Halloween: All-night vigils at the York Ghost Festival l A new book suggests lighter alternatives to ghoulish games.
This morning student teacher James Littlewood was attending lectures on pupil progression and how to plan science lessons.
Tonight he will pick up a torch, a low-light video camera and a cassette recorder, then head into the dark to look for ghosts.
When he is not preparing to inspire future generations, James hunts for generations long gone. He is chief science officer of Psychic and Spectral Investigations, a group dedicated to pursuing the paranormal around James's home city of York, said to be the most haunted in Europe.
With Halloween on the horizon, this is a busy time. James, 28, is involved in two all-night investigative vigils during this week's York Ghost Festival. Tonight he is searching for spirits in the 700-year-old Lendal Tower, part of the city's stone defences. On Saturday night he has a date in one of the many pubs reputed to be haunted.
So what is a man with two masters degrees in chemistry, and who plans to instil the power of rational thought in young minds, doing spotting spooks? It all goes back to his own schooldays when he overheard his friends talking about seeing a ghost.
"I remember thinking 'How do I know they're telling the truth? How do I know they're not having a game?' That's what first interested me in this,"
"Everybody's looking for some spiritual significance to life. I have a very scientific approach. It would be nice to marry the two and say 'Here is definitive proof of an afterlife.'"
James readily admits he has no such proof yet. But he believes he has experienced things which challenge accepted science.
At his first psychic and spectral investigation seance he said the face of another member of the group changed in front of him, a process ghost investigators call transfiguration. He has experienced bizarre changes in temperature - "columns of cold that you can move your hand into" - and photographed balls of light, called orbs, which might be a manifestation of a spirit.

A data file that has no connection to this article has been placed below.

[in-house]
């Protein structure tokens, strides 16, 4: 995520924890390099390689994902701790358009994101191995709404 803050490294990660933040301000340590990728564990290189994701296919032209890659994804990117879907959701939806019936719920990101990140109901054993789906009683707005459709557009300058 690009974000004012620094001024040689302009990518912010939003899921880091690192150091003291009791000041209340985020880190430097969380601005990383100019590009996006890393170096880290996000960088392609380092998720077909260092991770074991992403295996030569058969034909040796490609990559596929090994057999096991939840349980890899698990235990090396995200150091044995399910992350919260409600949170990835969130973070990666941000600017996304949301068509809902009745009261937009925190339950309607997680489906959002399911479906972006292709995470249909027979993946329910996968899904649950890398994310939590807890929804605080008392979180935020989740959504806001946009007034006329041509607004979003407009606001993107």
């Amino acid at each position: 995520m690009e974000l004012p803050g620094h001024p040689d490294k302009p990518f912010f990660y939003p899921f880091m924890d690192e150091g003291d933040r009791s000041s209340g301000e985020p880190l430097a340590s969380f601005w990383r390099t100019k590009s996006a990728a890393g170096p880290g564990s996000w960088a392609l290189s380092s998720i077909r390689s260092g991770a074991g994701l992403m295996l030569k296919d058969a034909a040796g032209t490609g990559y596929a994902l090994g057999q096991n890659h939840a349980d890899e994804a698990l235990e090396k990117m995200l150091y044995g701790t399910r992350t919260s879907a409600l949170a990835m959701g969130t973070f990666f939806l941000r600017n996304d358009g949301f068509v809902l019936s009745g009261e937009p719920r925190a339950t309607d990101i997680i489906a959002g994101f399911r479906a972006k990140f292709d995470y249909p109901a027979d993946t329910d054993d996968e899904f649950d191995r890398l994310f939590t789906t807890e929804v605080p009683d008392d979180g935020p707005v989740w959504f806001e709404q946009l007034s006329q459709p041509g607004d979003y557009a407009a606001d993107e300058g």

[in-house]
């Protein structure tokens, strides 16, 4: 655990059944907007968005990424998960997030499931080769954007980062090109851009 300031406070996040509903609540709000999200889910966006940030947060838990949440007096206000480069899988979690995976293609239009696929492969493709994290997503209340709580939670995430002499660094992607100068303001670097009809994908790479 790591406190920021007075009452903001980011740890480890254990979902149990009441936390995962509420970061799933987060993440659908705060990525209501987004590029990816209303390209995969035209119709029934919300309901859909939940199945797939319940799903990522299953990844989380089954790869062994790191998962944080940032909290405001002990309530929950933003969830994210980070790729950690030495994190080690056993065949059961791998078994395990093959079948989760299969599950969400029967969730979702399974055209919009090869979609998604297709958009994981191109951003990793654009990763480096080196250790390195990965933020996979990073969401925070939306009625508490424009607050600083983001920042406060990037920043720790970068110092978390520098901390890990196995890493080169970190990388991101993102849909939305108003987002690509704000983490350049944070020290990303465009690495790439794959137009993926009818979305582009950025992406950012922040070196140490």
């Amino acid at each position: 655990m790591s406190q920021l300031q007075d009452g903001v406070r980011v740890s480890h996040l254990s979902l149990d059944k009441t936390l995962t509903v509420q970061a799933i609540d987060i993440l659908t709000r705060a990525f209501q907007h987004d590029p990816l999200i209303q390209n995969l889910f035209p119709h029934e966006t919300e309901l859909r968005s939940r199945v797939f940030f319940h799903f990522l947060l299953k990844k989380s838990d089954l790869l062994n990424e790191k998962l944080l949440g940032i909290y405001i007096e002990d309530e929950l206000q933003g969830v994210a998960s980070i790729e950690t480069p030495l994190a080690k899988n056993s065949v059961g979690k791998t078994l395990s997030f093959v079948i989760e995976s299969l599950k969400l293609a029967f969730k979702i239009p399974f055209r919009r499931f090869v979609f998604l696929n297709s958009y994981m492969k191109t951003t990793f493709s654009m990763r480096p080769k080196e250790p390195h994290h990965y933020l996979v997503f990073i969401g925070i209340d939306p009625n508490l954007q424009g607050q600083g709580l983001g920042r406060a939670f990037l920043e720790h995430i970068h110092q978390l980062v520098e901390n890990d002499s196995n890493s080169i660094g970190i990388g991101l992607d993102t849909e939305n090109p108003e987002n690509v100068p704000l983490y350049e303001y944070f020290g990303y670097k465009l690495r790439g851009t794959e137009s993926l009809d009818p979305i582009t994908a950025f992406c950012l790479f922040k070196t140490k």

As science officer he has to look for logical explanations. "Ghost investigations tend to follow Ockham's Razor: the simplest explanation is often the correct one. If something goes bang in the night, it's usually the heating system. Only when you have ruled out the obvious answers is it worth considering a supernatural explanation."
If ghosts do exist, what are they? "The closest you can get to a guess is some kind of energy form in a dimension that overlaps with ours. That's serious physics."
He started his PGCE course at York university in September and hopes to get his first job as a secondary school science teacher next summer. Will he bring his ghostly experiences into the classroom?
"It would be nice to do that, but it would depend on the head - and whether we could match it to the national curriculum."
Bare bones of a tradition Halloween has its roots in the 2,000-year-old festival of Samhain, the end of the harvest and the start of the Celtic new year. The Celts believed the boundary between this world and the spirit world dissolved the night before, allowing the dead to return to earth and cause mischief. Masks and lanterns, made from hollowed-out root vegetables, were used to frighten them. awayawayaway